• The AEB system had been disabled by Uber. The built-in AEB Volvo system had been disabled by Uber. To prevent conflict with the self-driving system, Uber required human operators to take control of the vehicle. The system is also not designed to alert the operators. The preliminary report and data seems to suggest if AEB had been activated, there would have been enough time to bring the vehicle to a near standstill from the point at which the AV system realized AEB needed to be applied.

The Need for Advanced Driver-Assistance Systems and Better Sensors  

RECOMMENDATIONS


We know that the fatal Uber crash took place at night, under poor lighting conditions, and we now know that the current set of sensors and software used by Uber struggled to identify the object. If the current set of sensors struggled with object detection, then does that promote the need for higher resolution Light Detection and Ranging (LiDAR) or thermal infrared cameras in autonomous vehicle applications? Higher resolution LiDAR or infrared thermal imaging cameras would help provide better semantic information in poor lighting conditions and could help provide vital extra sensor information.

Thermal imaging cameras are not currently used in autonomous vehicle applications. Those companies that focus in this area, producing night vision systems in premium vehicles, should now seriously think about how their sensors could be adapted for autonomous vehicle applications. These sensors could be positioned as part of a sensor suite that can provide extra and vital semantic information under poor lighting conditions; in the same way that radar complements LiDAR for range, thermal imaging cameras could complement LiDAR for semantic information in poor lighting.

The next takeaway from the report is the need for system diversity. From the preliminary report, it would seem that if AEB was in use, it could have prevented a fatal collision. This demonstrates how system diversity could be used to provide more holistic safety systems. By separating autonomous vehicle systems from current Advanced Driver-Assistance Systems (ADAS) systems, OEMs can provide system diversity, mitigate risks, and thereby create safer systems. In this architecture, ADAS such as AEB could be used provide ASIL-D functionality, separated from the main computing platform and associated hardware that is used to provide the main autonomous vehicle functionality. Although many see the path from ADAS to full vehicle autonomy as a linear path, there may still be a need for current ADAS to be used in conjunction with future autonomous vehicle systems, to provide ensured safety through hardware and software diversity.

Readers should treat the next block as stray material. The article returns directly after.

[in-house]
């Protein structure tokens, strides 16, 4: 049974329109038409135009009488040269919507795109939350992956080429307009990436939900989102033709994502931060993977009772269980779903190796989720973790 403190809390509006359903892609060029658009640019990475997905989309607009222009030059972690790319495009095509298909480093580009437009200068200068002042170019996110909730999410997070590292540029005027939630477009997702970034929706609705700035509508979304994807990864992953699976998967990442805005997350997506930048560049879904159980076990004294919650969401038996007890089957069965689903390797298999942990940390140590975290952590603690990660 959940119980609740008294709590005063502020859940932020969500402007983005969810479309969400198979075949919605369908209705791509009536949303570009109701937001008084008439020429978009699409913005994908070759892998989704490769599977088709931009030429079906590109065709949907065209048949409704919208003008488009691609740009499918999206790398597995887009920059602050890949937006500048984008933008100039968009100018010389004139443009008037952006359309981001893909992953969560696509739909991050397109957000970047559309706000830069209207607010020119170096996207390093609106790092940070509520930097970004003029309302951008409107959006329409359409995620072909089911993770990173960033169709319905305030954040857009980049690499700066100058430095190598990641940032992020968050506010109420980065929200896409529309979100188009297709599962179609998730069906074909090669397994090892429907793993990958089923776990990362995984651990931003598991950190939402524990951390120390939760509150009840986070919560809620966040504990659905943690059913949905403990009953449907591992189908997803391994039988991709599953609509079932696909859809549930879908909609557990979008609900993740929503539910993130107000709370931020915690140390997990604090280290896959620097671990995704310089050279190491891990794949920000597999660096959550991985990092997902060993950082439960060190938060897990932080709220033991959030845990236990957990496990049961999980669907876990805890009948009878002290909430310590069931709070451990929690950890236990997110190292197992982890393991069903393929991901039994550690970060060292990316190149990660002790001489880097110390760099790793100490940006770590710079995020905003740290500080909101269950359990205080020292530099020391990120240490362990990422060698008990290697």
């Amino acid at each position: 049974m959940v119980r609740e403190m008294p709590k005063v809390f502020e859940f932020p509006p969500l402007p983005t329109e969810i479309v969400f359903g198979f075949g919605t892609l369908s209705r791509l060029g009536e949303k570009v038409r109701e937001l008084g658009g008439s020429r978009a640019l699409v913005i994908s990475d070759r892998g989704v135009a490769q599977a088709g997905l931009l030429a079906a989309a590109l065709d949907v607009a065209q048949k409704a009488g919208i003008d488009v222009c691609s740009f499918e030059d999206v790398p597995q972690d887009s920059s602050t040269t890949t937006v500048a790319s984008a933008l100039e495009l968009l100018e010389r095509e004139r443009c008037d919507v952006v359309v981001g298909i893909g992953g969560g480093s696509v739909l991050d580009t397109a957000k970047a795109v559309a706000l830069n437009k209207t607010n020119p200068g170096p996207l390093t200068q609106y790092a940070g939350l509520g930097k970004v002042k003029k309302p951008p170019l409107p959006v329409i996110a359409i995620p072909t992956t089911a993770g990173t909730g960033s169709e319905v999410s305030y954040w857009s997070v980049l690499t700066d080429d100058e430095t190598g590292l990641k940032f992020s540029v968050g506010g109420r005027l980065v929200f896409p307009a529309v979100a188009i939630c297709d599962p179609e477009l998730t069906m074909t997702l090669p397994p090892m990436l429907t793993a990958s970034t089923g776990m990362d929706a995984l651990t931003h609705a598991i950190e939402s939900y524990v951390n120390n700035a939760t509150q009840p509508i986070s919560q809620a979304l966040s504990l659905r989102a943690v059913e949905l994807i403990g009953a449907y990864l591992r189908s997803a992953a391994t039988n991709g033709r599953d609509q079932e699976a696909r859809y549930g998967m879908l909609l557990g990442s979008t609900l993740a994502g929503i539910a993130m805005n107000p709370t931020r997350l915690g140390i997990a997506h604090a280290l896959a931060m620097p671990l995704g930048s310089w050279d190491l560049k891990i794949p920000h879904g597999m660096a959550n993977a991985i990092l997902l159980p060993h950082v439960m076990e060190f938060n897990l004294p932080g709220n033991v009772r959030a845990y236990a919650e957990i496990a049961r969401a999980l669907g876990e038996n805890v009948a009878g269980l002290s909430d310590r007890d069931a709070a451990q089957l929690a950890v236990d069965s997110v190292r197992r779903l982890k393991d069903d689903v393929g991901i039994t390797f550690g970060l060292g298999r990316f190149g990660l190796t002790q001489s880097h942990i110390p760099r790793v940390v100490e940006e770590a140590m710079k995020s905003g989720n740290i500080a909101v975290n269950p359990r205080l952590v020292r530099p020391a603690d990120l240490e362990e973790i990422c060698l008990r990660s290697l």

Overall, the preliminary Uber crash report has probably raised a lot more questions than answers. Vendors that produce high-resolution LiDAR or thermal imaging cameras should start to think about how their hardware can be used/adapted to help provide semantic information in autonomous vehicle applications, under poor lighting conditions. Meanwhile, those operating in the ADAS should also start to think about how their current ADAS can be adapted to be used as mission-critical safety systems in future autonomous vehicle applications.